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An Oakland parent’s story

Like many parents during the pandemic, Viveca Ycoy-Walton went from being a mom one day to a mom-slash-fulltime teacher the next. As she would sit with her young son, Karter, and go over his work, she found herself wanting to be able to help him more.

“I developed a sense of, ‘I need to know more’ because as I was teaching my son, I was relearning,” Viveca said. “The way he’s learning is so different than what I experienced. So when I heard about the institute, I jumped on it.”

Viveca and her wife, Stephisha Ycoy-Walton, recently completed a Family Literacy Institute hosted by FIA and Education for Change Public Schools (EFC). Over four weeks, families built knowledge around EFC’s science-based approach to reading for students, as well as reading standards and achievement milestones, while also learning strategies families can use at home to get their child on grade level.


Viveca (left), Stephisha, and Karter at the literacy institute graduation ceremony.

The goal is to get every EFC student – 100 percent – reading at grade level. During that time, Karter’s reading scores also improved, moving from a yellow to a green. In a short amount of time, Karter, a third-grader at Cox Academy, is now reading at grade level.

“I sat him down and did an extra 30 minutes of reading with him,” Viveca said. “I did the book walks. I did everything that they taught us, learned how to time him to see his words per-minute. I worked with him. He literally changed his literacy for the better this trimester while I’ve been ‘trialing and erroring’ the information I’ve been learning in this institute. It’s been amazing.”

At the end of April, Viveca, Stephisha and Karter were all celebrating at the literacy institute graduation ceremony with dozens of other EFC families. Viveca even took the stage to give an inspiring call to action.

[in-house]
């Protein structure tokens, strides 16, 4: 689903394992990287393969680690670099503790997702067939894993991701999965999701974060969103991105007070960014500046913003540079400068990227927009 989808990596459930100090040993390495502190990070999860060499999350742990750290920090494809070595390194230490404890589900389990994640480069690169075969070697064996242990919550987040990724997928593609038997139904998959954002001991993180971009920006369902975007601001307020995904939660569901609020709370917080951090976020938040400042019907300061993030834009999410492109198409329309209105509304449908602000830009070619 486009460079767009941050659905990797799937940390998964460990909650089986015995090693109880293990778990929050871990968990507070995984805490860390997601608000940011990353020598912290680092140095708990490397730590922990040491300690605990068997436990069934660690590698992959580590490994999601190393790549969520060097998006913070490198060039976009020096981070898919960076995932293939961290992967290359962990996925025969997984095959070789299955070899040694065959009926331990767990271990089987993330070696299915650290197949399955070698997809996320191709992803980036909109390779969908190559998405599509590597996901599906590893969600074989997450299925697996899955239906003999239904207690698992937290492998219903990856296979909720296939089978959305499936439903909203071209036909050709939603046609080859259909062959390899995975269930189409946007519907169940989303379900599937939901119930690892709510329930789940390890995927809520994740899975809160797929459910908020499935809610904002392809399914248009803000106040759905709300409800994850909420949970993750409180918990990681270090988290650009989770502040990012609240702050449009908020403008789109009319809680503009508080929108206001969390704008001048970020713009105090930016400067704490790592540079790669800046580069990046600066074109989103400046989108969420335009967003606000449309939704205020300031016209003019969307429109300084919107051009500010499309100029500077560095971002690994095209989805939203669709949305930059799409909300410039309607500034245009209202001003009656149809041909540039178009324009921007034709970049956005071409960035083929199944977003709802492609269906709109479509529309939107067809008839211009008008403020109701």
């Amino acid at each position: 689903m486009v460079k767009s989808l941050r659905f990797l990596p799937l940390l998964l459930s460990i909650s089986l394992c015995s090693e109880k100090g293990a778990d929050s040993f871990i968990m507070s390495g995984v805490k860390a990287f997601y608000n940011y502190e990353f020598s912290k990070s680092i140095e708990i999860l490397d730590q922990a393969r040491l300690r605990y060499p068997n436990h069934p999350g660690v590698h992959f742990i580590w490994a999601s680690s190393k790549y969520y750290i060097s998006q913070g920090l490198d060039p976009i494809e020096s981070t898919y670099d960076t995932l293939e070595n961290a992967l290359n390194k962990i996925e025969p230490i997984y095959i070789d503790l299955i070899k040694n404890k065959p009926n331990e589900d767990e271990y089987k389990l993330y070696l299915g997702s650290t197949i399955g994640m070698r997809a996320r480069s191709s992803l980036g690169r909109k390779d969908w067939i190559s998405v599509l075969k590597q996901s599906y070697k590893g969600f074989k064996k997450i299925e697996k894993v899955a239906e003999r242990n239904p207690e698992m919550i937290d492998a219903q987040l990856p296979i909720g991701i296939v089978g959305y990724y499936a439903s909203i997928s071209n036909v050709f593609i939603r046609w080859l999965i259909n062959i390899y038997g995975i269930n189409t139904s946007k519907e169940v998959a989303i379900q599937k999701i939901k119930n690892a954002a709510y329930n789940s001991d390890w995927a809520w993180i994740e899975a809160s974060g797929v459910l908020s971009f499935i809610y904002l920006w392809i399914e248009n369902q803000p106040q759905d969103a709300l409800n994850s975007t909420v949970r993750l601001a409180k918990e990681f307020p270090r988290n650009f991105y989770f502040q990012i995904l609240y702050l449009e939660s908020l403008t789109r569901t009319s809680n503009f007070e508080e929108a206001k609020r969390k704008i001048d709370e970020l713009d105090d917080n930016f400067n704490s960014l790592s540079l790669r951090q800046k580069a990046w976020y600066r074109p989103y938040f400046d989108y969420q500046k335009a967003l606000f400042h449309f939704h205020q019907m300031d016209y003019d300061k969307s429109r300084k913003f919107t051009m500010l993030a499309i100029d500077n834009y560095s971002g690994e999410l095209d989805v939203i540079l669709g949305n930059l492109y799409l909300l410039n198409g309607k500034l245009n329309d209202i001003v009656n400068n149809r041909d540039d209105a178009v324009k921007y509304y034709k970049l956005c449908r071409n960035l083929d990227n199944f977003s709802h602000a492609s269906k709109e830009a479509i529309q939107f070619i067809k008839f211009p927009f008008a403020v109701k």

VIDEO: Click the image to watch Viveca and EFC parent Cesar Treviño give the call to action at the FIA/EFC Family Literacy Institute graduation.

“I know you are just like me and care so much about our children, if they are even going to have an opportunity to go to college,” Viveca said from the stage at the graduation ceremony, speaking to the other parents. “And we know that reading is fundamental to that.”

Viveca noticed that when she first started doing the book walks with Karter, he would respond to questions with one or two-word answers. After some time and prodding from his mom, he started getting excited about reading. “Now instead of us asking him questions, he comes to us to tell us what he has read, (telling me) ‘Mom, you want to know what happened in this chapter?’”

Viveca has also noticed a spark Karter has now about reading that wasn’t there before. The family has a new way of reading together, they call it “a book act” where they act out a chapter after Karter has read it. “He has so much fun,” Viveca said. “He gives us titles and roles. He’s engaging more, and that’s exactly what we wanted.”

During the institute, Viveca led some breakout sessions for other parents. She’s also learning how to be a leader and encouraging other parents to follow her example and step into their power.

“I tell the parents, ‘pay attention and ask for all of the resources,’” Viveca said. “I used them, and my son is now reading at grade level. He’s even excelling now, the teacher said he’s moving forward. It has been a thousand percent helpful.”

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